After peaking the ridge the trail continues down to The Old French Quarter which is a spectacular open savannah with views in all directions. Following on the right or West side, the trail now continues on down to Scotts Head. This is a gentle descent on a good trail that has existed for years as a footpath; you can see some areas with extensive rock walls.

Upon completion of the hike, we all gathered at the Caribantic Building in Scotts Head to have lunch. As we were eating, we shared our experiences of what we got out of the hike. As for myself, I saw the hike in a positive light, and just fortunate to be apart.

To some people, hiking or any other form of outdoor activity can be seen as a drag or chore for them, particularly on the weekends when this time period is seen as an opportunity to sleep more. However, exercise as we all know is beneficial not just to our mind but also our body and spirit. And what better place than the nature island – Dominica! Below are some pics from the hike….Enjoy! 😛

A collage of Dominica's fauna and flora

photo of a rasta boy in dominica hold a soursop

Photo of hikers in Dominica

Image of a crab in Dominica

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well-being in Dominica

Dominica is no doubt one the last islands close to nature, that’s why it’s usually referred to as the nature island of the Caribbean. Whether you want to be by the sea, in the mountains or surrounded by rainforest.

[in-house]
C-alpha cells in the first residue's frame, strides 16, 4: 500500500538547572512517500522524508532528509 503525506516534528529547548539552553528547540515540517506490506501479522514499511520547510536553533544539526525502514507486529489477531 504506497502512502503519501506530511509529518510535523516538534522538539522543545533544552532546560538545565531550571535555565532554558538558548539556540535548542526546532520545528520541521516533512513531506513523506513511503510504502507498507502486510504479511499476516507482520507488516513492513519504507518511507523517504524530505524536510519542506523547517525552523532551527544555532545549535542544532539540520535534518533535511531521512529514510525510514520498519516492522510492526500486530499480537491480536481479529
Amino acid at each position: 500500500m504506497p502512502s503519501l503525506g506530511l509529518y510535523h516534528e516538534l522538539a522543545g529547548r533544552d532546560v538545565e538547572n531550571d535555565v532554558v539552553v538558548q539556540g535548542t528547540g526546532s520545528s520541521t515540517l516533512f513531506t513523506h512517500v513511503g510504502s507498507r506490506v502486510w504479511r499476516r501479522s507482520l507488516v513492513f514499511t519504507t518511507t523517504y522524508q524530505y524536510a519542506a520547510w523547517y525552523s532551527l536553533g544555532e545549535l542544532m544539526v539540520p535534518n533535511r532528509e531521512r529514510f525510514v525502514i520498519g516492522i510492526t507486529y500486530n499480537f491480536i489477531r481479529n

Or maybe, you enjoy hiking, canoeing, kayaking, cycling, River Tubing or camping, you will find much to do in Dominica.

While more adventurous travelers may want to explore year round, the primary tourist season is from October through May when temperatures are warm and refreshing compared to the hot summers, and the cold winter months experienced by much of North America and Europe.

One of the most prominent natural wonders in Dominica is the newly constructed Waitukubuli National Trail. Starting at Scotts Head peninsula, a mecca for snorkeling and scuba diving, the trail is composed of 14 sections, running 115 miles south-north, bisecting the length of the island. Much of the trail follows existing 200-year-old walking paths of the Kalinago Caribs, as well as slave routes to sugar plantations. Along the way you’ll pass villages, home-stays and B&Bs. No one has yet hiked the entire trail – are you up to the challenger? It might take you two weeks.

Getting to the Dominica is an adventure all by itself. Although there are no direct flights from the US mainland, Canada or Europe, there are several island hub options with daily connecting flights. Visitors may also get to Dominica by ferry service from the French islands of Guadeloupe and Martinique and St. Lucia via the L’Express Des Iles ferry service.

You can learn more about Dominica by visiting discoverdominica.com or by ordering your copy of Dominica (Bradt Travel Guide), which is filled with excellent maps, descriptions of hikes, snorkeling, places to explore and dive sites.